Take Stock in the Summer

One common Wall Street adage says to “Sell in May and Go Away.” The idea is that stocks have historically performed better from November through April than from May through October and that we would be better off not owning stocks at all between May and October. Even if you’ve never heard this saying before perhaps you’ve noticed that many negative periods have occurred in October (1929 and 1987, for example). Let’s test the adage.

I studied the returns for the S&P 500 from May 1926 through April 2012. Over this 86 year period the average six month gain for the November-April period was 7.4% whereas the return for the May-October period was 4.1%. So it does appear true that returns have indeed been historically better in the winter months. Of course I don’t know anyone who has held stocks for the past 86 years. Let’s look deeper.

As you can see in figure 1 the worst six month period actually occurred in the November-April window and the best six month period occurred in the May-October period.

May – October November – April
Best +39.1 (1938) +26.9 (1971)
Worst -30.4 (1930) -42.4 (1932)

Further, there were long intervals that the Sell in May and Go Away strategy not only didn’t work, but the results would have been horrible (see figure 2).

May – October November – April
Nov 1934 to Oct 1942 +188% -42%
Oct 2003 to Apr 2008 +40% +18%

Can you imagine how you would feel had you implemented this strategy in 1934? It makes me wonder if in 1943 someone tried to coin the phrase, “Sell in the Fall and Go have a Ball,” or something equally catchy.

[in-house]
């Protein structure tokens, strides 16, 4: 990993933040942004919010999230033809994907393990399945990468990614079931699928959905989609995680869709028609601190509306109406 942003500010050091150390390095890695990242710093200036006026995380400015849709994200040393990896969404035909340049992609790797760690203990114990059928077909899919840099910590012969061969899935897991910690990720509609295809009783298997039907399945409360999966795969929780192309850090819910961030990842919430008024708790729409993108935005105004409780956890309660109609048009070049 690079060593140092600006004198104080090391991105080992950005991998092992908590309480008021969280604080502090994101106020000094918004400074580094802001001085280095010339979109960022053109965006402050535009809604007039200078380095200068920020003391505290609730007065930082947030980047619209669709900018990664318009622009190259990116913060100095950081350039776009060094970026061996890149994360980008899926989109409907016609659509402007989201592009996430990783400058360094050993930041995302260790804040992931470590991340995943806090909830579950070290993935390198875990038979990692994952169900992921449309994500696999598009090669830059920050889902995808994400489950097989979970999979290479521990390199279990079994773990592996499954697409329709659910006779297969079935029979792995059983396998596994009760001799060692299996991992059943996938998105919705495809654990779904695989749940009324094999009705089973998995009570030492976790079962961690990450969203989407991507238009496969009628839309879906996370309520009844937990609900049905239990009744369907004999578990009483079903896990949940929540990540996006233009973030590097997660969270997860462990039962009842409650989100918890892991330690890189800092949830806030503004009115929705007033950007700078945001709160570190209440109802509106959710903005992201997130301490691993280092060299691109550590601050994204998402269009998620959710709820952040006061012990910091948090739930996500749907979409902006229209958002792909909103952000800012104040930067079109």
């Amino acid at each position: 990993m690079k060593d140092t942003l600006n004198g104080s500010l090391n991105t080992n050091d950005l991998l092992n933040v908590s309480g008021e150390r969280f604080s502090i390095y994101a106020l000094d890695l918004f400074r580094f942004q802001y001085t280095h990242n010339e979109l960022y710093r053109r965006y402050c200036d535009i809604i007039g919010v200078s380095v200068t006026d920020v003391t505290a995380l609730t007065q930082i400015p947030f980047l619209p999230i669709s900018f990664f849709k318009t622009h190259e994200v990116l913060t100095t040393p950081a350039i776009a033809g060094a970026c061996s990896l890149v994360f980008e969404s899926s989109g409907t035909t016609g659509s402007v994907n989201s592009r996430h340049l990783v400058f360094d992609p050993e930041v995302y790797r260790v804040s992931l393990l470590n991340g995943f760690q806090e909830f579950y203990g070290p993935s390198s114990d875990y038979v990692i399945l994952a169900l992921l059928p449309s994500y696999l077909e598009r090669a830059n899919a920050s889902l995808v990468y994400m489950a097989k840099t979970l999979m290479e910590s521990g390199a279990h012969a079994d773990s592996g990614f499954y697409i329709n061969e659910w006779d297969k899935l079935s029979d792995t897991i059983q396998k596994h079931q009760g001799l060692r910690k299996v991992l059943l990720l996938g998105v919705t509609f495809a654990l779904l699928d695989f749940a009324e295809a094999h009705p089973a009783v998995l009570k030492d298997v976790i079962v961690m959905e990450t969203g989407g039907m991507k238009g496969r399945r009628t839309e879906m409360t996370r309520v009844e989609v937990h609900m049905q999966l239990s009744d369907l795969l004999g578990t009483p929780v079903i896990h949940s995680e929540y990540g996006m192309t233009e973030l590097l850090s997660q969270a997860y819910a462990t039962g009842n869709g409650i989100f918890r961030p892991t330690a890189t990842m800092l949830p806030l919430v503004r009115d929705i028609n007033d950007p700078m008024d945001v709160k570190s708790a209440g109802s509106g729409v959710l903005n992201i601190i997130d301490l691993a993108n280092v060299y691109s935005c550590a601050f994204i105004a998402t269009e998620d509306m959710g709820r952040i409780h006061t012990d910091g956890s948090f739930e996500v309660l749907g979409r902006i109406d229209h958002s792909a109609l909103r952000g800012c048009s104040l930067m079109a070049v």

Sometimes it was not so much a matter of one interval performing better than the other, simply that the May-October period was profitable on its own.

May – October November – April
May 1947 to Apr 1956 +130% +146%
1980 to 1989 +82% +182%
1990 to 1999 +72% +199%

Certainly if forced to choose between investing in only one of the periods listed in figure 3 I would select the November-April period. But I don’t have to choose and I’d be pretty happy with the May-October returns as well. Even the 72% return in the ’90s is equivalent to an average annual return of 11.4%.

May – October November – April
# Total Periods 86 86
# Negative Periods (%) 26 (30%) 21 (24%)
# Positive Periods (%) 60 (70%) 65 (76%)
Avg Gain Positive Periods +10.7% +12.9%
Avg Loss Negative Periods -11.0% -9.8%

Overall the May-October period generated positive returns 70% of the time (figure 4). Given that the magnitude of the average gain/loss was very similar we can think of this like a coin flip stacked in our favor.

In the classic coin flip game there is an equal chance of heads and tails. If we bet $10 on heads and flip the coin 100 times we expect to break even. But if we play with a “fixed” coin that is expected to come up heads 7 out of 10 times (70%) then if we bet $10 on heads and flip the coin 100 times our expected outcome is +$400. I can live with that!

Finally, none of the above statistics take into account the costs of selling every spring. These include trading costs and tax considerations, both of which would dilute the strategy’s effectiveness.

The point is that while the November-April time frame overall has been more profitable there have been long stretches when that has not been true. And even when it is has been better that does not necessarily lead to the conclusion that the May-October will be bad.

I have no idea if the Sell in May and Go Away strategy will work this year (it very well might), or any year for that matter. But I do know that I will be better off not selling more often than not.

Daniel J. Traub is president of Tempo Financial Advisors, LLC and can be reached at dtraub@tempoadvisors.com.


Download PDF Document Download PDF

Return to Top

Return to Commentaries